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This is a post I’ve been trying to figure out for a long time.  I’m the person who wants the best of both worlds: secure, local photo back up and a secure offsite backup.  And I don’t want them to be widely different.

If you’ve been with me for a few years, you probably remember that I tried keeping my memory vaults for Historian synced with OneDrive so that my vaults were easy to restore if I had a hard drive failure.  (Of course, I had a working shadow copy on an external drive as well.)

Let me tell you something: Keeping your vaults synced with OneDrive is NOT a great strategy.  Besides some of the questionable permissions that Microsoft may or may not have to data mine my photos if I have them stored in their cloud, the bigger issue was that it took forever (no pun intended, seriously) to open my vault in Historian when it was in OneDrive.  Now, I don’t know how much you use OneDrive, but it’s somewhat similar to DropBox or Box or even Google Drive, in that you can choose to have the folders and files actually existing on your hard drive and also syncing any changes to the cloud.  So, if you have OneDrive syncing to two or more computers, it will continually try to check both systems and the cloud to make sure everything is in sync.  I don’t know how that works in detail in the background, but I can say that when my memory vaults were in OneDrive, sometimes it took up to 20 minutes to open a vault.  And I only had it syncing to one computer.

That said, I did have multiple hard drive failures that year, so the good news was, I didn’t lose any photos that I’m aware of.  But OneDrive would have to download the 100+ Gb of photos each time I had to reinstall Windows and that took time and bandwidth.  That’s where the Shadow Copy for Historian definitely works better for me.  I have never been let down when restoring from a Shadow Copy in the over ten years that I have used Historian (or its predecessor).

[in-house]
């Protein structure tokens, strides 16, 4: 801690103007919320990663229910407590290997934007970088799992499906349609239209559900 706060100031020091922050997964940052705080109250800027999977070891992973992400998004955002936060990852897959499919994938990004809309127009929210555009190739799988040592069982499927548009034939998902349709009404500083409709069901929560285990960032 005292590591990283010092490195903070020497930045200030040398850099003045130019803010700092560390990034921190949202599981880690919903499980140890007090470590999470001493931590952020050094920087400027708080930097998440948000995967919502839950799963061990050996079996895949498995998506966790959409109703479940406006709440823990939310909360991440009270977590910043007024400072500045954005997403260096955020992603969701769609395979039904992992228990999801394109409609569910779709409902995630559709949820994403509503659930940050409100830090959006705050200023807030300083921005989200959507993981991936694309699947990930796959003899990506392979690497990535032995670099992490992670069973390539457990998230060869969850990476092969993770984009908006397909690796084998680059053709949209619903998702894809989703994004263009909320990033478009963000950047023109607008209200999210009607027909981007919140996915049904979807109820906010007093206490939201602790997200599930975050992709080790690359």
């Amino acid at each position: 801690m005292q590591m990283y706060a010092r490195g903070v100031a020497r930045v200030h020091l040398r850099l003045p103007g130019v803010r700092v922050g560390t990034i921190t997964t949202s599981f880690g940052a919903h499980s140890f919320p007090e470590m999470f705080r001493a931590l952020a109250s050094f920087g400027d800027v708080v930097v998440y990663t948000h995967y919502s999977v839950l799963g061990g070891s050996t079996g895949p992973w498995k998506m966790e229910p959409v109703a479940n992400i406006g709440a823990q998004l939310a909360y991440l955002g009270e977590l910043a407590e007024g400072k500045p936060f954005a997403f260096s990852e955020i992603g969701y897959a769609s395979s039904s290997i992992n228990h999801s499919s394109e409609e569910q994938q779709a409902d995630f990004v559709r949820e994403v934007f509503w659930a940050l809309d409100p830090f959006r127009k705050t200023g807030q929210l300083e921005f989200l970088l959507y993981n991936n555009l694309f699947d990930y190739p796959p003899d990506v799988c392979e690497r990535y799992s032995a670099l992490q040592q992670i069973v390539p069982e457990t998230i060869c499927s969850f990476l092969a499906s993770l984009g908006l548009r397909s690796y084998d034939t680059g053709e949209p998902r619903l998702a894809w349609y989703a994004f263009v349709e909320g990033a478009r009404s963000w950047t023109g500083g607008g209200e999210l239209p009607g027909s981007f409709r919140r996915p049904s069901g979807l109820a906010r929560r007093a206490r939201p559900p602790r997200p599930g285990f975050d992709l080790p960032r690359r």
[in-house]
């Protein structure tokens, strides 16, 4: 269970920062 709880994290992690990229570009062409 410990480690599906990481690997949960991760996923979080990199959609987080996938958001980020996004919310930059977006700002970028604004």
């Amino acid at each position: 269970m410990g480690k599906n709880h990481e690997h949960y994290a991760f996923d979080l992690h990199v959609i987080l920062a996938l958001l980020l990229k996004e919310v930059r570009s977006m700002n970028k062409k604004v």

After a few hard drive failures, I decided tho nix the vault in OneDrive and I moved it back into my Pictures folder on my C: drive.  And of course, I continued the Shadow Copies.

Fast forward another year, and I’ve worked pretty hard over the past year to get my photos into my Forever Storage account.  When there were good sales, I bought a little more space, just bit by bit.  I did this because I had seen how unreliable my hard drives can be (not that I didn’t know that part before).  Not just my C: drive, but also the external hard drive I relied on for Shadow Copies.  What happens if my Shadow Copy isn’t readable?  Yes, the photos are still there, but I lose the hard work put into organizing them, and individual files could be compromised.

So, I started using my Forever Storage account more and more to organize and access my photos.  As I used it more, I realized two things:

  • It’s a lot faster and easier to access the photos that I’m looking for in my Storage account.  Whatever device I’m on, be it my phone, my iPad or one of my computers, I can login and search for my pictures.
  • It’s a secure feeling for me knowing that Forever has my photos secured at a technical level that is beyond my ability.  They have guaranteed to me that they will safeguard my photos for my lifetime plus 100 years.  I have family members designated as beneficiaries of my photo account and another account manager who can access if needed.  This hit home for me when family members went through Hurricane Harvey earlier this year who had no back up for photos other than their phones.  One had already lost physical photos years before in a fire.  I didn’t not want that gut-sinking feeling of losing photos that I couldn’t recover.

Do I Still Need To Use Historian?